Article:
Firstly write an application to the head of the cyber cell department and the complaint should contain the name, address, e-mail and telephone number.

Secondly, submit the following documents with the cell;

  1. Server logs- log files that get automatically with the server when files are opened. It saves a list of activities performed on day to day basis.
  2. Hardcopy and soft copy of the defected material- all the material that has been tempered with by the hacker needs to be submitted with the cyber cell as evidence.
  3. A hard copy of the original web pages and the defaced ones- copies of both the original and defaced material should be submitted so that it makes the work easy to locate the defaced or tampered material.
  4. Details of the control mechanism where the complainant needs to tell the details of those who had the access to the password and the computer.
  5. If there is any suspicion on any person, a list of the suspects should also be given for further reference that could help the cyber cell in investigation

Now days there are even provisions for the complainant to get the access of the complaint filed and to check the status online without going anywhere.

Conclusion

There is no doubt that hacking poses a serious threat to the virtual world. Not many people in the country are aware of this theft. There needs to be more awareness in the country regarding hacking and cracking. The laws made by the government are stringent but lack a bit of enforceability and awareness in the society. Most of the minor cases of hacking go unnoticed because people abstain from filing cases for petty crimes even when there is harsh punishment for it.Also, it is very difficult to track a virtual hacker due to lack equipment. Since hacking can happen anywhere in the world, it gets tough for the police to trace him and punish him in another country. The punishment can also be a bit more harsh to prevent people from indulging in such acts.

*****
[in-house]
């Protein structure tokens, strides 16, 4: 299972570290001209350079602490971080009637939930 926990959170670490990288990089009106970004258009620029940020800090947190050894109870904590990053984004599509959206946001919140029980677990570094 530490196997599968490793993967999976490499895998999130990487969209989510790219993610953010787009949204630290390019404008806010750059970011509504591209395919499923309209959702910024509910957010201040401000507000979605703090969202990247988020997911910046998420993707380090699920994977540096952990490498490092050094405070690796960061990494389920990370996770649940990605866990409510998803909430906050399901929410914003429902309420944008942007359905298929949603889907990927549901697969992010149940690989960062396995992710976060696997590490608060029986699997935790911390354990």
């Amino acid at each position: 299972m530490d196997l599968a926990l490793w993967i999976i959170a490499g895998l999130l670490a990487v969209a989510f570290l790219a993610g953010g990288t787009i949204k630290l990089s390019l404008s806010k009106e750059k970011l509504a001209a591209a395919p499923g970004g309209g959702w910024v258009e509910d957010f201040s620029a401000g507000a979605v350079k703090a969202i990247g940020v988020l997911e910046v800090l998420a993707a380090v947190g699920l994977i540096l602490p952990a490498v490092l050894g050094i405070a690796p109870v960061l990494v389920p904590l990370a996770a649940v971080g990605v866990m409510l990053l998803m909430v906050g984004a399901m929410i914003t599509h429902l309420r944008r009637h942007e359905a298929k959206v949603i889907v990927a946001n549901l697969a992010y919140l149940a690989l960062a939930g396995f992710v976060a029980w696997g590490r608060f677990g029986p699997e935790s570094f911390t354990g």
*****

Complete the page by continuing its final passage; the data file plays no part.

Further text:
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View Comments (3)

  • I have a problem with the LANGUAGE used in this article. Hacking and cracking differentiation has never been more incorrect. Hacking, BY DEFINITION, means getting unauthorized access to the system. This definition covers BOTH, WHITE hats AND black hat hackers.. Cracker, or the art of cracking, is actually modifying the source code of a computer program to give the user leverage. Now, here, the differentiation of hackers and crackers is actually the difference between White Hat hackers and Black Hat hackers.

    I SINCERELY hope that language was not sourced or quoted from the law. Then, the Government of India has made a BIG, BIIIG mistake..

  • Firstly its information and technology act 2000 not 2002 , All the information regarding section 66 is completely wrong . When did they remove the word hacking ? 2008 amendment did not . Completely wrong article